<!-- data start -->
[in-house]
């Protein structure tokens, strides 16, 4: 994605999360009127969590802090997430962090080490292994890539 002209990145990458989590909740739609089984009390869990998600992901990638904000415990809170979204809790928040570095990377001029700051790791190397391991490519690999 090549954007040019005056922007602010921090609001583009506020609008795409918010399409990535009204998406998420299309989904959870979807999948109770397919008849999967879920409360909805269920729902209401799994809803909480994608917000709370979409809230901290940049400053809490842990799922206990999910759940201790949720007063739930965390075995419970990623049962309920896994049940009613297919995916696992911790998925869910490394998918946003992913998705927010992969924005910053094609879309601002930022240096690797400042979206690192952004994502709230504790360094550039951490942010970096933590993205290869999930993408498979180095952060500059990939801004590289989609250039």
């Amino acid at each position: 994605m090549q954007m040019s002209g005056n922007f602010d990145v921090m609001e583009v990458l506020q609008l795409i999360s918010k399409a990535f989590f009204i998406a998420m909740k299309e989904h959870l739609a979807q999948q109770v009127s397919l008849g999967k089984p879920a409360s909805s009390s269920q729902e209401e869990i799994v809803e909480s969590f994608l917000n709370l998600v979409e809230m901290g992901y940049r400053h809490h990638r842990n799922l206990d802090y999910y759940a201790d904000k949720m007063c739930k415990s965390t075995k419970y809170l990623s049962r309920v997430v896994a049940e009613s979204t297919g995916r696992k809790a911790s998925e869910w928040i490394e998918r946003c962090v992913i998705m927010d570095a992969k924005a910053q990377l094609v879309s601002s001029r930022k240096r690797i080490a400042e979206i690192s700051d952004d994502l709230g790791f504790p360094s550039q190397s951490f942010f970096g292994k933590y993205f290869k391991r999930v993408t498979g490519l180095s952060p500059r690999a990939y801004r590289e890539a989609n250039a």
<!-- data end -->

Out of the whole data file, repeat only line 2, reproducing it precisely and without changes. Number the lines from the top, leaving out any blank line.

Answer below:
């Protein structure tokens, strides 16, 4: 994605999360009127969590802090997430962090080490292994890539 002209990145990458989590909740739609089984009390869990998600992901990638904000415990809170979204809790928040570095990377001029700051790791190397391991490519690999 090549954007040019005056922007602010921090609001583009506020609008795409918010399409990535009204998406998420299309989904959870979807999948109770397919008849999967879920409360909805269920729902209401799994809803909480994608917000709370979409809230901290940049400053809490842990799922206990999910759940201790949720007063739930965390075995419970990623049962309920896994049940009613297919995916696992911790998925869910490394998918946003992913998705927010992969924005910053094609879309601002930022240096690797400042979206690192952004994502709230504790360094550039951490942010970096933590993205290869999930993408498979180095952060500059990939801004590289989609250039």